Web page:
St. Louis Aerospace Workers Respond to Layoffs with New Organization

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St. Louis Aerospace Workers Respond to Layoffs with New Organization

by Noman Miller & Jeffrey Schevitz

‘Science for the People’ Vol. 3, No. 2, May 1971, p. 9 – 11

Known to outsiders as the home of Anheuser-Busch brewing company and the St. Louis Cardinals (owned by August Busch), St. Louis was once one of the most prosperous and bustling cities in the country. Deriving its wealth largely from railroads and the Mississippi harbor, it became internationally famous when the World’s Fair and the Olympics were held there in 1904. But the growth of Chicago as the midwest’s rail center left St. Louis to decline and decay. Nevertheless industry grew in St. Louis. It became second-largest in auto-assembly operations and boasted several shoe factories and the extensive hog and cattle feed facilities of Ralston-Purina. Eventually it became the home of McDonnell Aircraft, Emerson Electric and Monsanto chemical company, three prominent members of the military-industrial complex.

During the 1960’s St. Louis had a kind of industrial renascence. It entered a new phase of prosperity, spurred by stepped-up military spending and symbolized by extensive construction of upper-income, high-rise housing in the down-town area and the building of the 630 ft. Gateway Arch on the waterfront. However, the economic optimism was short-lived. Layoffs in response to defense cutbacks have become commonplace.

It’s a tough break when you’ve been riding along fully employed, wages rising (never as fast as prices, though), buying a house, children growing and planning to go to college and suddenly the apparent prosperity comes to a halt. Scared, angry, confused, maybe wondering what you’ve done wrong, you find yourself confronted by a whole new set of problems you haven’t even thought of before. There are new experiences too-like applying for welfare after your unemployment checks and savings run out. Even looking for a job may be something you’ve forgotten how to do—after all it’s been a long time since you’ve had to do that.

People react differently under such conditions of stress. Some even break up under the strain; but some get stronger in the face of adversity. When one St. Louis woman got the word from her husband that he was laid off, she moved into action. She got coverage in November in the St. Louis Post-Dispatch for her idea of JOBSEEKERS, an organization to get jobs and job seekers together. Some faculty and students at Washington University, seeing the article and knowing McDonnell full well from its four trustees of the university and its role as weapons producer, offered their help. Shared anti-war attitudes and shared enemies helped to begin what is now developing into a real coalition of workers and students.

These are blue-collar workers as are most of the 220,000 persons laid off last year in the aerospace industry and they are union members.1 But their union, local 837 of the IAMAW (International Association of Machinists & Aerospace Workers), which they refer to as a “company union”, had not done any more than ensure that the layoffs are accomplished in an orderly fashion according to seniority. In fact, recent organizing among the unemployed in direct response to layoffs is being done in spite of the unions or among traditionally non-union workers.2

JOBSEEKERS did well to get unemployed workers together, but its original concept was soon found to be inadequate: the jobs just weren’t available. The best they could do was to compete against each other for the handful of low-wage jobs available. Rejecting this competitive approach as no solution they turned to the collective task of finding out how to make more jobs. Why is there unemployment and what are the conditions that generate jobs?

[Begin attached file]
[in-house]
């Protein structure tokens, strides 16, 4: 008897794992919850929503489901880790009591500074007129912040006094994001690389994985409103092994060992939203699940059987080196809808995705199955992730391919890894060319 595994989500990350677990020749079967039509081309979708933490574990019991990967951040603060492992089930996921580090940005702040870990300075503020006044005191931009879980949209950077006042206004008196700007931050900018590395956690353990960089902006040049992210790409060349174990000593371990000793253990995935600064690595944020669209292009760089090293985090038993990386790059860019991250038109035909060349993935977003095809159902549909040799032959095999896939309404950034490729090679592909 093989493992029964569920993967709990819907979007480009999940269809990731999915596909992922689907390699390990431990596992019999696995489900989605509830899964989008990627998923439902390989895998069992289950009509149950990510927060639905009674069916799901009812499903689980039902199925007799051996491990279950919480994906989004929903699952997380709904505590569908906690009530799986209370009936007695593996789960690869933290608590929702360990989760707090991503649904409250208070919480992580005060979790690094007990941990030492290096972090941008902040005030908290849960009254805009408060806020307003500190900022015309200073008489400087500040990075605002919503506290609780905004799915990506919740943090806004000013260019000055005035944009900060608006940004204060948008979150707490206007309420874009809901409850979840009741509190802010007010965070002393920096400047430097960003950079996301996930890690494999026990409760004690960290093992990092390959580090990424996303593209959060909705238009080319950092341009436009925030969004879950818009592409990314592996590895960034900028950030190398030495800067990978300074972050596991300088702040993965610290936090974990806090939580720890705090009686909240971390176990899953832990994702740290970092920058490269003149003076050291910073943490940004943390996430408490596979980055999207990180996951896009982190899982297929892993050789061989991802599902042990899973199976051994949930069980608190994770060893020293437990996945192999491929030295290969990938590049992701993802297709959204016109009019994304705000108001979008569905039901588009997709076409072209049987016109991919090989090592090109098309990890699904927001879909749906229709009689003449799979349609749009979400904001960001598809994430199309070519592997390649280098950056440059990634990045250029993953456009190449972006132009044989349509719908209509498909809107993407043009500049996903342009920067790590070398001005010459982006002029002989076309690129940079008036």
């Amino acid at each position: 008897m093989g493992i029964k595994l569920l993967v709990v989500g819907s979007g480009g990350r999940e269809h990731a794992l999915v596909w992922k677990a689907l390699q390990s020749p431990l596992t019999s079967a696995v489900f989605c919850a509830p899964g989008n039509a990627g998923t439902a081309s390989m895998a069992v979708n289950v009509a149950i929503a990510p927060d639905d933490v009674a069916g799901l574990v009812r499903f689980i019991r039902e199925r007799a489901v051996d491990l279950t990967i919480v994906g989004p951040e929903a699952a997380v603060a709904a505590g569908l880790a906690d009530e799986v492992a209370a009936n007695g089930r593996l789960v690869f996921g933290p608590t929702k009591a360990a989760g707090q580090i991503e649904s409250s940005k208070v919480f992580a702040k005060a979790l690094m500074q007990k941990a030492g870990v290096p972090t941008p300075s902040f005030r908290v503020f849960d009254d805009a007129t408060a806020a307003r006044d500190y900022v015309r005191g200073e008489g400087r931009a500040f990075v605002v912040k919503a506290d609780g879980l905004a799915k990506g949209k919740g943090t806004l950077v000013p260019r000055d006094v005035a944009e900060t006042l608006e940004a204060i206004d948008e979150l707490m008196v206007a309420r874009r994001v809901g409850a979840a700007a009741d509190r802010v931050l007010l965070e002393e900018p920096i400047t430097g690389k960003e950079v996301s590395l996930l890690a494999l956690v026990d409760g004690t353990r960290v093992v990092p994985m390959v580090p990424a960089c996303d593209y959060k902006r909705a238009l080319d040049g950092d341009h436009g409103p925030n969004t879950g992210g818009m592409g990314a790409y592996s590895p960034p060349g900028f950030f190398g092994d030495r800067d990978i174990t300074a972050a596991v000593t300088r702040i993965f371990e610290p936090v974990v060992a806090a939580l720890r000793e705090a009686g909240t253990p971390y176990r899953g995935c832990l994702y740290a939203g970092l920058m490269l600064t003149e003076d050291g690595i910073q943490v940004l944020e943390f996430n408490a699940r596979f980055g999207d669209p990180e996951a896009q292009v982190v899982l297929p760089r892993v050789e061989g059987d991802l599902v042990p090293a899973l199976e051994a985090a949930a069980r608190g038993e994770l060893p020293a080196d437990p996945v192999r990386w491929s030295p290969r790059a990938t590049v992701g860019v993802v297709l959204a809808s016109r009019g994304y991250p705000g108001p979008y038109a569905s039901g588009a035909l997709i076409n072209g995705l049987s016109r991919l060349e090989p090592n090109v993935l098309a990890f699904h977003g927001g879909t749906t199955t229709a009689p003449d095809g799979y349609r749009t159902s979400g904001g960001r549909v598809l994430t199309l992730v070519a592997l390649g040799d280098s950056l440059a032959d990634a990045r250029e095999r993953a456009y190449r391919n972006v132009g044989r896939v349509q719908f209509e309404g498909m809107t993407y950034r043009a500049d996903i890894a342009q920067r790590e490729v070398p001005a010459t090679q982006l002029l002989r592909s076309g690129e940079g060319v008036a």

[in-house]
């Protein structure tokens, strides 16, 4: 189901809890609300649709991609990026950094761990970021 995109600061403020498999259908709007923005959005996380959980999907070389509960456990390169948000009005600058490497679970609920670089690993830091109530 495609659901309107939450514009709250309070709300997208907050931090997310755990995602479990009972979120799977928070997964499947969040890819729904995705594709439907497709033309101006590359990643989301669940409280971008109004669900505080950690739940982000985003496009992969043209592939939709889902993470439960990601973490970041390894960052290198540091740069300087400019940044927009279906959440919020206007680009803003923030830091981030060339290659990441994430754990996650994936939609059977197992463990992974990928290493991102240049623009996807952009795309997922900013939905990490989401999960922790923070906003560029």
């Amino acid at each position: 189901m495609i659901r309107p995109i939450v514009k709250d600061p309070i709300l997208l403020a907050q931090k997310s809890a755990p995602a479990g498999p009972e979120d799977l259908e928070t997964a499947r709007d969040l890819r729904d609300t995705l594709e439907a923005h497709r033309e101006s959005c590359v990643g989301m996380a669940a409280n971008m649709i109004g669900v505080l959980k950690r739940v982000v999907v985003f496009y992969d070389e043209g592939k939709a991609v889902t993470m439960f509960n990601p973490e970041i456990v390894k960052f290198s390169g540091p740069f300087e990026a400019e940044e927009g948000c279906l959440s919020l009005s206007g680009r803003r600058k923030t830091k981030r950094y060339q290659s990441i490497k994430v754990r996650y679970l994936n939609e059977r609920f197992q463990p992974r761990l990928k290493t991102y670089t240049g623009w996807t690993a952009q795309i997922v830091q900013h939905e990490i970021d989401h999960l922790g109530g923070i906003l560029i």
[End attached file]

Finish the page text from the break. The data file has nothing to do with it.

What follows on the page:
Drawing from their own experiences, discussions with students and others they began to put it all together. They knew that they weren’t at fault. After all they want to work; many had worked for MAC for 15–18 years. Clearly they are part of a more general recession and equally clearly the recession, the Indochina war, the arms race, high taxes, the high price of everyday living are all the same general problem. They asked us (from Washington U.) to give an explanation.

We pointed out that the government billions spent on waste and war spur production that produces no goods for people. When the government cuts down on this spending, MAC and similar companies have no alternative market; they don’t make anything at any price that people are ready and willing to pay for. So since in this economic system companies only produce for profit not for people’s needs, they cut back on production. That means less work, layoffs. If MAC kept paying workers their wages and produced and sold less, it would have fewer profits. MAC’s return of 21% on investment for 1970 is a good rate of profit, a good incentive to investment and MAC’s stockholders are much more important to management than the workers whose hard work has built MAC and its stockholders’ fortunes.3

Workers at the first two mass meetings of JOBSEEKERS did not like the idea that they and their families had to suffer to maintain or increase McDonnell’s profit rate. They overwhelmingly approved a set of demands we suggested around which to organize other unemployed, and those still employed but threatened with layoffs.

1) Everyone has a right to work.

2) Everyone has a right to enough money to provide for his family.

3) To implement the above demands, companies must accept lower profit levels by taking on more workers who will work shorter weeks without reductions in pay.4

4) To implement the above demands, the Board of Directors of military contractors must have significant public (because much of the capital comes from the government) and worker (because their efforts create profit) representation.

5) The federal government should not create jobs by increasing taxes of working people but should reallocate what it already collects to socially useful projects that will use our skills for constructive rather than destructive ends.